Selling of Farming KnowledgeWednesday, Aug 8, 2001
A week after the Great Knowledge Wave Conference and farmers could rightly be wondering – so what?
Education, research, clustering, venture capital, all projected images of structures and intentions
of great growth and wealth creation, but is this a likely outcome for primary producers in NZ?
It could be that all that this conference will achieve for the rural industries is the commercialisation
of the informal knowledge systems that farmers have developed to manage their businesses. But
this commercialisation will be for export by the institutions and companies that originally were
established to service development at home. .
A report today of AgRresearch’s plans to develop “pathways for New Zealand technology to
get into Chile” is a good example of a “Knowledge Wave” development that would
please the conference promoters.
The interesting element of this proposal is that fact that all the “knowledge” listed to
be exported by AgResearch is based on existing practises in NZ which by simple packaging and pricing
will be provided directly to competing producers selling on our international markets.
An aspect that needs consideration in these “knowledge” marketing proposals is how best
a beneficial interest can be retained in the knowledge.
AgResearch seems in this instance to be acting as a wholesaler of free knowledge with an interest limited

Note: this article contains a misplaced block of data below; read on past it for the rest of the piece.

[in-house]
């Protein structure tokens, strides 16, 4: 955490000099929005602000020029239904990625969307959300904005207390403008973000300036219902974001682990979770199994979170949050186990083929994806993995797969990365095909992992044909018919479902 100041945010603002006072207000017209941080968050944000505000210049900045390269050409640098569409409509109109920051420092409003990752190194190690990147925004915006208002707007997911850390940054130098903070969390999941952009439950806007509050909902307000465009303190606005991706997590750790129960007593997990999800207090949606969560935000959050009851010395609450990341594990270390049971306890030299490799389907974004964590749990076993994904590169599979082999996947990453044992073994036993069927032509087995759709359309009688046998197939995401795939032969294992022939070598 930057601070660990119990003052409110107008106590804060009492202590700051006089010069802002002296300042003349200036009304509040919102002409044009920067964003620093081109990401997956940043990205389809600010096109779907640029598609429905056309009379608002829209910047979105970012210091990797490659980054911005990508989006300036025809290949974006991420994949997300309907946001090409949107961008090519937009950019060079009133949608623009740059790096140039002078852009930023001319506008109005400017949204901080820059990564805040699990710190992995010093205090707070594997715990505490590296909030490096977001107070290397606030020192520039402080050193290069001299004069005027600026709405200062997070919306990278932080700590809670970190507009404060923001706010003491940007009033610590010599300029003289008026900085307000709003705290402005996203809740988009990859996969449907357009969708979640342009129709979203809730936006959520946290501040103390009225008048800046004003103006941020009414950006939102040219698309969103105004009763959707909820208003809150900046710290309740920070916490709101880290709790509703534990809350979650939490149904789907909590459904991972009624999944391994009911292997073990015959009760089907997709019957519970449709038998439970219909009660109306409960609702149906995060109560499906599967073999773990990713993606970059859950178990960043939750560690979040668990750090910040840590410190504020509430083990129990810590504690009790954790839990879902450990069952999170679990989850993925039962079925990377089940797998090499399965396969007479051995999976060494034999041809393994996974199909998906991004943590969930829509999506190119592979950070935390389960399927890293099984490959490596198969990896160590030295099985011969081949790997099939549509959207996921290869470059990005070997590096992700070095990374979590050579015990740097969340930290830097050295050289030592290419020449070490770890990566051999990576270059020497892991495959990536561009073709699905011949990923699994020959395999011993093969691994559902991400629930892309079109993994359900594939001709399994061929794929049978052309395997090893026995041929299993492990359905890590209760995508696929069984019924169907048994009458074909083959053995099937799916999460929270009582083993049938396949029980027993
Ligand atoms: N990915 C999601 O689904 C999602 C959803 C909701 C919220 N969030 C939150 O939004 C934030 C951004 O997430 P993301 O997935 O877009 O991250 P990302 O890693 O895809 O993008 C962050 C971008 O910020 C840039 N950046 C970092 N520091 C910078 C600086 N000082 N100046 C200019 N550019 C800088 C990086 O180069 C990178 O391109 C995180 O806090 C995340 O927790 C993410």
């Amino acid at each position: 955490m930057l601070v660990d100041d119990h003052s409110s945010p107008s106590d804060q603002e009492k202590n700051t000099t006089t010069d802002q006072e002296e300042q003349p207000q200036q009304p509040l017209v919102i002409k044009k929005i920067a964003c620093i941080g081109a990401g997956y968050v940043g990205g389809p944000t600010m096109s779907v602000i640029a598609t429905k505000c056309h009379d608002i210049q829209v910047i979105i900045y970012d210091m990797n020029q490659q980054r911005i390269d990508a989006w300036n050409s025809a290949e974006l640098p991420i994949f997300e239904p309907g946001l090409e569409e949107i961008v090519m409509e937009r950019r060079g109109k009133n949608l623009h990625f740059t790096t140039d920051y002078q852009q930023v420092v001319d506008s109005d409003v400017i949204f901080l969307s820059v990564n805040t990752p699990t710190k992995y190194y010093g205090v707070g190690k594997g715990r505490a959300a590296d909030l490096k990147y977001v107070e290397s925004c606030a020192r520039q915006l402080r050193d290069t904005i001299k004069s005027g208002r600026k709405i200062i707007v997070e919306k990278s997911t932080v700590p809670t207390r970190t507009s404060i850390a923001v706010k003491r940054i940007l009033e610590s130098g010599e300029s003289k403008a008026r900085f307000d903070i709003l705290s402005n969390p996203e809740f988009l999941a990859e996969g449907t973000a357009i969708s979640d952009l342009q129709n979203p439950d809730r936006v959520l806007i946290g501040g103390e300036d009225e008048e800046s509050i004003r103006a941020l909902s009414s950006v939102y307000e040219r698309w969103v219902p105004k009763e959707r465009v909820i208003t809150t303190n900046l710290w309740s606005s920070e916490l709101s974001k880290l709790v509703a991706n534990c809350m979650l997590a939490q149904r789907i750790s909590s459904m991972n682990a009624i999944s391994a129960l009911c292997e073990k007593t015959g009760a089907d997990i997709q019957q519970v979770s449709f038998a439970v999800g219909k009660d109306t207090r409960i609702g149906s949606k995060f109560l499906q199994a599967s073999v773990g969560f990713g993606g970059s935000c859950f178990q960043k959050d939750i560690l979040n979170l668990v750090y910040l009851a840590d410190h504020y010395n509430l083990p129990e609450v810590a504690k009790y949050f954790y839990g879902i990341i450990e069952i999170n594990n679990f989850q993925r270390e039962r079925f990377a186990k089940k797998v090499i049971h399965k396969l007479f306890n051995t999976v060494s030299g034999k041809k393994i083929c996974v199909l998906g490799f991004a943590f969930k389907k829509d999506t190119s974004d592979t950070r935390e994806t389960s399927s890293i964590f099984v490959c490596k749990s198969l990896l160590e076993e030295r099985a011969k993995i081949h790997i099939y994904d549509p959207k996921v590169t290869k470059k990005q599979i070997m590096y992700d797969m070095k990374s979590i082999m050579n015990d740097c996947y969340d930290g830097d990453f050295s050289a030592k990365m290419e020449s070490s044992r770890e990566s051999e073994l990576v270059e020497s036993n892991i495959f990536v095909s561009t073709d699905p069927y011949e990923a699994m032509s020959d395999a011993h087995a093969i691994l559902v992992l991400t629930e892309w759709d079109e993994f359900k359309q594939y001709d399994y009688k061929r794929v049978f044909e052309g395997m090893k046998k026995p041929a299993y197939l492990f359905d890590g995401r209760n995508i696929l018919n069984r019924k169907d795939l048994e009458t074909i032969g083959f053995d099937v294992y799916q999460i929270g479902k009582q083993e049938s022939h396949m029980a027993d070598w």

to the delivery of a short term chargeable service. A service little different from that of
the shearing instructors of forty years ago, who travelled the world improving the efficiency of competing
wool producers for the price of a daily fee..
Capturing a longer term benefit from the “knowledge wave” seems to demand more than just
a casual distribution of the “knowledge” – in this instance NZ’s advanced
knowledge of pastoral production systems for little more than a consultant’s fee.
GlobalCo seems to have understood the structures needed to retain ownership of its “knowledge”
and by the use of joint ventures or wholly owned companies plans to return value to its farmer
owners from both the knowledge and an ongoing contribution from the efficiency improvement of
The task for AgResearch is more complex and may suggest that they are not the best organisation to “sell”
NZ’s pastoral knowledge because their current approach has a very short term
return of benefit primarily to its employees and the crown only.
Their approach is utilising existing farmer knowledge and avoids facing up to the need for ongoing proprietary
research and training which would normally be the major input of knowledge marketing companies.
AgResearch is taking on the pose of an export free loader when its primary mission as a CRI is to champion
the further development of an efficient NZ agricultural industry.